This, I believe, is slightly different to your intention though. From what I read you want to know if horses rated highly by TrueNicks win races first time out when compared to other horses in the field that they are racing against and then go on to stakes success. This is an angle that we hope to investigate over the summer of 2009.  What we have planned to do is run TrueNicks ratings on Maiden Special Weight races in North America prior to their running and track the performance of the horses within the race themselves, and their subsequent performance on the racetrack over the year. If we feel that a product can be developed to assist handicappers, and an easy explanation on how to use the data for a handicapping edge, then we would look to develop this in the final quarter of 2009. Obviously, given our partners in TrueNicks (Blood Horse Publications) and our data providers (The Jockey Club Information Systems) any product that we do develop has to be thoroughly tested (TrueNicks itself was developed off 100,000 horses) so whatever comes out you know it is going to withstand scrutiny!

Thanks again for the email. If you have anything else that you want to suggest we would be glad to hear from you.

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We all wish breeding and  handicapping was as easy as picking the A++, racing just doesn't work like that.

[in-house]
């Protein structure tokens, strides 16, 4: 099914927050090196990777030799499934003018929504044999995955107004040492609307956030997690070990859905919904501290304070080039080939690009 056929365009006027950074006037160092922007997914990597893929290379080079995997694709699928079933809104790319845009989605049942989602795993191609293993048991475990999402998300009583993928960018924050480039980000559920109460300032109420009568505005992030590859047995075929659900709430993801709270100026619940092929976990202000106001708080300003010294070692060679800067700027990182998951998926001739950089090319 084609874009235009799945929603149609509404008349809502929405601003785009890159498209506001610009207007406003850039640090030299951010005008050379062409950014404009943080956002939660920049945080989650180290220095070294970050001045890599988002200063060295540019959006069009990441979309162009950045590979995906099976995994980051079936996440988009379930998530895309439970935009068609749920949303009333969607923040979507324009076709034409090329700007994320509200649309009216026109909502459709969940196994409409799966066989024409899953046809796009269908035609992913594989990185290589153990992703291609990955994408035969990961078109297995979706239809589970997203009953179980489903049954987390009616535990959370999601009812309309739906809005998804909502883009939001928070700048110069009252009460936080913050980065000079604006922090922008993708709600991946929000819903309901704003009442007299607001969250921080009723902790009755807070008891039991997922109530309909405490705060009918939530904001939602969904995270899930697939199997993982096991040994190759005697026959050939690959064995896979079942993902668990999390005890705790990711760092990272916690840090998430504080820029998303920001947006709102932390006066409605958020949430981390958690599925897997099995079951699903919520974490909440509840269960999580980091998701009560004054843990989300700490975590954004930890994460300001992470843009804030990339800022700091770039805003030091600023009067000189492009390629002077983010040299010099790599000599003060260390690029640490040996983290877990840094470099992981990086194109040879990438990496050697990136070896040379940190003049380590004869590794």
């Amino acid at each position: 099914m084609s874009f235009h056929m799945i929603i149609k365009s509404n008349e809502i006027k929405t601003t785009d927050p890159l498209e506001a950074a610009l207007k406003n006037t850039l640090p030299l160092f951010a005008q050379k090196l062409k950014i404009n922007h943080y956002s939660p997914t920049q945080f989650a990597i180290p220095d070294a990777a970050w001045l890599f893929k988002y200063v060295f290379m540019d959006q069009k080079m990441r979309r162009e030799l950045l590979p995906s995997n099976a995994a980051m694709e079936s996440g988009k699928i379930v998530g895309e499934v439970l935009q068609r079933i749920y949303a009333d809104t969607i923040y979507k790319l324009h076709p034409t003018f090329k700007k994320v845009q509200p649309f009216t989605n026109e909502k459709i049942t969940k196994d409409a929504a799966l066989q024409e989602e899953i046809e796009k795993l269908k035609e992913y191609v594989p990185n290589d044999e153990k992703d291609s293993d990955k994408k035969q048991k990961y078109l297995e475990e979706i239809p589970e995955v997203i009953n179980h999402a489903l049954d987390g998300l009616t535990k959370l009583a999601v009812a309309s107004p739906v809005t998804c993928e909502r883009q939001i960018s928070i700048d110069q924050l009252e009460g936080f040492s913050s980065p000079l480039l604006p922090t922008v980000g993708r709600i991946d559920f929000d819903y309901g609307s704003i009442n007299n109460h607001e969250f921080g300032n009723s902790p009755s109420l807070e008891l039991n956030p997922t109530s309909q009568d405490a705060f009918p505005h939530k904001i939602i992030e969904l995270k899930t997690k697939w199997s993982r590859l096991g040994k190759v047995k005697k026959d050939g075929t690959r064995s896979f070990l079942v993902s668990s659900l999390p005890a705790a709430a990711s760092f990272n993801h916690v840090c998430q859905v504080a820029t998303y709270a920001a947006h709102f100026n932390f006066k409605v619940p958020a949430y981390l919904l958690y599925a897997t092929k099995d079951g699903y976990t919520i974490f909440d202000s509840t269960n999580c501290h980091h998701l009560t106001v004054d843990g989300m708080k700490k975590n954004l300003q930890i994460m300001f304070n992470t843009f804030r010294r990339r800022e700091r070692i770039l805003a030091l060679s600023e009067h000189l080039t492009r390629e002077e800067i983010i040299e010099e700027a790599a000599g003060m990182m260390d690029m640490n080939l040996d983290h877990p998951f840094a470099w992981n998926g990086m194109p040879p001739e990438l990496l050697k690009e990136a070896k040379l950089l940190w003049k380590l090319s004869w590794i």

• Byron's Reply: I wish it was that easy also! Just as TrueNicks is an aid (not the answer) to breeding a superior racehorse, any handicapping product that we are able to develop would also be an aid. It would require interpretation and judgement to use.
Kent D. Hersman 07 Dec 2008 2:38 AM

I have just paged through the new stallion register...It is really emabarrassing for true nicks that they don't include ratings for horses like Barbaro (a "C" true Nick rating) on the stallion page....Is it better for business to include only good "Nick" ratings...even though it seems that good nick ratings...mostly occur when a small number of horses are bred on a cross ...and that cross happens to produce a stakes winner...Large numbers in a cross tend to dilute your ratings....so it apppears that True Nicks is a "smoke and mirrors" nicking system based on dubious and statistically non-significant data...really now...

chris 07 Dec 2008 7:38 AM

I've used it several times, especially with first outs.

And its worked well for me

LarryK 07 Dec 2008 6:12 PM

HI Alan,